EDWARDS FREEMAN, Thomas (?1726-1808), of Batsford, Glos.

Published in The History of Parliament: the House of Commons 1754-1790, ed. L. Namier, J. Brooke., 1964
Available from Boydell and Brewer



1768 - 1780

Family and Education

b. ?1726, 1st s. of Walter Edwards of St. Dunstan’s, London by Mary da. of Richard Freeman of Batsford, Glos., ld. chancellor [I] 1707-10. educ. Queen’s, Oxf. 3 Feb. 1744, aged 17. m. 23 July 1753, Elizabeth, da. of Henry Reveley of Newby Wisk, Yorks., 1s. suc. uncle Richard Freeman in Batsford estates March 1742 and assumed add. name of Freeman.

Offices Held

Director, South Sea Co. 1769.


Freeman was returned for Steyning on the interest of Sir John Honywood, 3rd Bt., to whom he was distantly related. He seems to have been completely independent, to the point of self-contradiction in his votes and speeches: he voted with Administration on Wilkes and the Middlesex election, 3 Feb. and 15 Apr. 1769; but the following year, 27 Jan. 1770, voted for the pointed Opposition motion that ‘in matters of elections the House is bound to judge according to the law of the land’. Two years later on the motion for leave to bring in a bill to secure the rights of the electors of Great Britain, 25 Feb. 1772, he said he considered himself a member of ‘a very respectable, and honourable body’ which had been ‘injured and traduced ... I think we have the authority of Parliament for what we did, agreeable to the law of the land and customs of Parliament’; and opposing the same motion, 26 Apr. 1773, he argued that ‘motions of this nature may tend to the renewal of unhappy divisions which distracted this whole country for a length of time’. In Robinson’s first survey on the royal marriage bill, March 1772, Freeman is classed as ‘doubtful, present’, and in the second, 8 Mar., as ‘pro, present’; but Cavendish reported, 16 Mar., that ‘Mr. Freeman’ thought the bill would not work, for it was ‘not founded in the law of this country’. Freeman in a later debate on the bill, 24 Mar., declared that ‘succession ... may depend upon the arbitrary will of a single [man]’, and concluded: ‘I dissent to the third reading and passing.’ He voted with the Opposition on Grenville’s Election Act, 25 Feb. 1774, but appears in the King’s list as a Government supporter. Robinson in his survey of 1774 classed him as ‘pro’.1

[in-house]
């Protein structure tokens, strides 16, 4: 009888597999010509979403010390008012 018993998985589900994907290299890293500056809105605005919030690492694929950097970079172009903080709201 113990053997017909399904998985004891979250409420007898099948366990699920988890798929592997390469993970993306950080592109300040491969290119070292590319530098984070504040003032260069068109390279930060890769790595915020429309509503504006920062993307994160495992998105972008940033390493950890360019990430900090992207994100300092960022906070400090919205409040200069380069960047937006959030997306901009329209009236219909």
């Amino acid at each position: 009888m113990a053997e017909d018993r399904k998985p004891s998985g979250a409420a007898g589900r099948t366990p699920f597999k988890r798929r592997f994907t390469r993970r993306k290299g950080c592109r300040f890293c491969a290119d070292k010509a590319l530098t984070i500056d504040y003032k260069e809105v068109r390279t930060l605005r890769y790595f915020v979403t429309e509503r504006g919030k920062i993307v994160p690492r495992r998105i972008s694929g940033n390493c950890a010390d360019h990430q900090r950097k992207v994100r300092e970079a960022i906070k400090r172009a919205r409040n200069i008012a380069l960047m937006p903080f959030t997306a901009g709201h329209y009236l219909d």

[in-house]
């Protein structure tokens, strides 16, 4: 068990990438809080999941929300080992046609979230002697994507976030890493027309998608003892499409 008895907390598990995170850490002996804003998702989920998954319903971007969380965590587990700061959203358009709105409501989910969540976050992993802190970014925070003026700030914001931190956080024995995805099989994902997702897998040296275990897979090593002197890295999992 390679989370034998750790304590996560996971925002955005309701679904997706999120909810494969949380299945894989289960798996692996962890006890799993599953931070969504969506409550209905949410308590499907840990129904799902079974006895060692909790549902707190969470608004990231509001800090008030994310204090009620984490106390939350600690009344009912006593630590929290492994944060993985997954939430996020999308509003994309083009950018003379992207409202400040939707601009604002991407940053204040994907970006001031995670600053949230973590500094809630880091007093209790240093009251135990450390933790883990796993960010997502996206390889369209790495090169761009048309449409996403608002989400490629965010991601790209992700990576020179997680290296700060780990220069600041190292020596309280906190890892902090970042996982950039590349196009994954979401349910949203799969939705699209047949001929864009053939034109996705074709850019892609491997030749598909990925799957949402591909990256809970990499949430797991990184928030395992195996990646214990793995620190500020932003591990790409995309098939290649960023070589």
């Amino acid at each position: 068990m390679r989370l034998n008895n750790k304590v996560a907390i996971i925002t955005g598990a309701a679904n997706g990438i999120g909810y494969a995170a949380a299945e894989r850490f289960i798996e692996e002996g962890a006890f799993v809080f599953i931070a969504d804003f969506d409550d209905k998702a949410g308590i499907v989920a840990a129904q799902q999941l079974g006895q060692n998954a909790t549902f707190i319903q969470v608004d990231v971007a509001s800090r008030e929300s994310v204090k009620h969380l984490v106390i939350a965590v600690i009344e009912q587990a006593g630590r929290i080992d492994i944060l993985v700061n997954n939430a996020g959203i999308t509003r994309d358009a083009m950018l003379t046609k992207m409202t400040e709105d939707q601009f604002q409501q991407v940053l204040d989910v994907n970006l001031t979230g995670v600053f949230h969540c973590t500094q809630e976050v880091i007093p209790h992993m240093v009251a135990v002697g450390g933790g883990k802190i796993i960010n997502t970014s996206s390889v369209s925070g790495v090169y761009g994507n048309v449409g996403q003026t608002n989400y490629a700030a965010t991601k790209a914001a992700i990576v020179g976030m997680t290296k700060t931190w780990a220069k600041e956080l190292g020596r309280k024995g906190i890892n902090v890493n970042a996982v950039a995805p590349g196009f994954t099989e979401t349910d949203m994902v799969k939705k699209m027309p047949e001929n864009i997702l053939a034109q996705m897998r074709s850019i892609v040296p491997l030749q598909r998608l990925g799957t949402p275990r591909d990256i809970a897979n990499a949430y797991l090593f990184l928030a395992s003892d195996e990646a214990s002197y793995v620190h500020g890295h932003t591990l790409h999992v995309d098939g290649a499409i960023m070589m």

Freeman does not appear in the five minority lists, February 1775-February 1778, spoke in support of the Address, 26 Oct. 1775, but voted with Opposition on the conciliatory mission, 4 Dec. 1778, and was listed as ‘contra, present, friend’ on the contractors bill, 12 Feb. 1779. He voted with Opposition in four of the five divisions, February-April 1780; but supported Administration on the motion against prorogation, 24 Apr. Robinson wrote in his survey of July 1780: ‘Mr. Freeman is mostly with us’, and classed him as ‘pro’. Freeman did not stand again in 1780.

He died 15 Feb. 1808, aged 81.

Ref Volumes: 1754-1790

Author: Mary M. Drummond


  • 1. Cavendish’s ‘Debates’, Egerton 234, p. 184; 237, p. 141; 239 pp. 139-40; 245, pp. 311-12.